A US reality TV star and rapper has been charged with seven counts of child abuse, according to reports.
Tommie Lee was charged with three felonies and four misdemeanour charges, including aggravated assault, child cruelty, battery, aggravated stalking and disrupting a public school, by the state of Georgia.
According to documents obtained by TMZ, Ms Lee went to her daughter’s middle school classroom in October of last year, disrupting the class.
She allegedly used her purse strap to slap her daughter across the hands, then slapped her across the face before dragging her down the hallway by her hair.
She then threw her into a metal locker, according to the documents. Prosecutors have told the entertainment site Ms Lee faces up to 54 years in prison if she is convicted on all seven abuse charges.
Ms Lee was arrested at the time of the alleged abuse but was released on bail after posting a $37,762 (US$27,000) bail. One of her bail conditions was to stay away from her daughter, which she reportedly breached by making contact with her hours later.
Lee, whose real name is Atasha Chizaah Jefferson, took to Instagram to respond to the recent media attention on her parenting.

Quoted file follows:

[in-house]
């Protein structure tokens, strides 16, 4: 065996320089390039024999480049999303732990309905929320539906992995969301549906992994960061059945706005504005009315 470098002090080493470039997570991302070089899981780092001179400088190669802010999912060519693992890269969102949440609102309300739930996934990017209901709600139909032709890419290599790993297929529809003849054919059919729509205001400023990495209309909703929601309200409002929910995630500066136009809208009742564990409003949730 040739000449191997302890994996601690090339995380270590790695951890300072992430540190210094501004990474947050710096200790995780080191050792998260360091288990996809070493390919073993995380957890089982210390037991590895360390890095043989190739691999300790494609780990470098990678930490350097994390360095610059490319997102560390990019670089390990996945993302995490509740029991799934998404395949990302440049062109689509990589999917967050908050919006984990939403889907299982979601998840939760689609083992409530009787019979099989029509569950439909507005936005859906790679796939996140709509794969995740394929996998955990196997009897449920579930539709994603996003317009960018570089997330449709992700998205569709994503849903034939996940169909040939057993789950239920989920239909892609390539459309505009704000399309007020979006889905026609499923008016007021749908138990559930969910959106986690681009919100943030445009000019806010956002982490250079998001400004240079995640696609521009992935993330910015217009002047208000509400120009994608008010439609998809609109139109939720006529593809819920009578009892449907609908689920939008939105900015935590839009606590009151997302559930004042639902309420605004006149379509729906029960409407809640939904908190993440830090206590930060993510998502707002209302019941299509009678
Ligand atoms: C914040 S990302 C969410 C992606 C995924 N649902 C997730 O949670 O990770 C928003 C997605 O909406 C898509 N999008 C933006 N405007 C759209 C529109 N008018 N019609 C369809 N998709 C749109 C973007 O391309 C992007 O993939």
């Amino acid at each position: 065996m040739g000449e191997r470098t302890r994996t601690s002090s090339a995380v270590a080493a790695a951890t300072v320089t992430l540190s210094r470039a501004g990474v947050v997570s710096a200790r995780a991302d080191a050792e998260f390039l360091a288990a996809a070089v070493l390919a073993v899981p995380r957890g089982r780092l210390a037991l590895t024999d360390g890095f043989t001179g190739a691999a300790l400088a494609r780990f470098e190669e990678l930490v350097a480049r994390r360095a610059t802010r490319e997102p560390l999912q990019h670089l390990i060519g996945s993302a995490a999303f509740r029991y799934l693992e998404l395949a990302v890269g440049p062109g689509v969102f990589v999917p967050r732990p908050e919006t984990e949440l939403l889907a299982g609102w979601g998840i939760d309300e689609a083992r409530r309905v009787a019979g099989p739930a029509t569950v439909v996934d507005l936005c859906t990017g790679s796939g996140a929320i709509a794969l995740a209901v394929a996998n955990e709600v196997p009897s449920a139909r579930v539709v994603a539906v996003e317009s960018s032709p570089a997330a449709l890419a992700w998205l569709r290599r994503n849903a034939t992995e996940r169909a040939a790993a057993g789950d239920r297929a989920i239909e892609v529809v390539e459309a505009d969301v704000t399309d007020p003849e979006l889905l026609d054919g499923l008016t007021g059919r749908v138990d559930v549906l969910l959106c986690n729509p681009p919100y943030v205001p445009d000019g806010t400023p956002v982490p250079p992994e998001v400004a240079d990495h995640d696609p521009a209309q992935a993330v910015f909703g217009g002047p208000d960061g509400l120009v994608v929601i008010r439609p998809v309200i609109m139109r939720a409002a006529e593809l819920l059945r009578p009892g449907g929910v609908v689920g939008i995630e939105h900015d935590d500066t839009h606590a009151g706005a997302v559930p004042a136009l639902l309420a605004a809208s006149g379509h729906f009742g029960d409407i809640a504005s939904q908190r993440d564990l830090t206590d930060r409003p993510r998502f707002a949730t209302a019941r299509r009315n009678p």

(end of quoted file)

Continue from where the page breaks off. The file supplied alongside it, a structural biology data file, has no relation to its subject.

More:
“Quick Question do you know you’re (sic) child’s teachers? Have you sat down with them this year?” Lee asked in a recent Instagram story.
“Outside of enrolment have you ever been inside you’re (sic) child’s school?
“You girls need to cut it out!!!
“For the lives that was cut out of me I’ll do 100 years!”
Lee, also a rapper, then did a call out for beats, providing an email address she can be reached at.
When appearing on reality show Love and Hip Hop Atlanta, Lee told of how she had been arrested 30 times in 2016.
Lee had an off-camera altercation with one of her cast-mates Joseline Hernandez, in which she tried to run her over with a vehicle.
She recently announced that she will not be returning to the VH1 show next season.
She gave birth to her first child while in prison, where she said she “wasn’t cuffed to the bed”
“The police were really nice. They let my family come in so it wasn’t like a horrible transition.”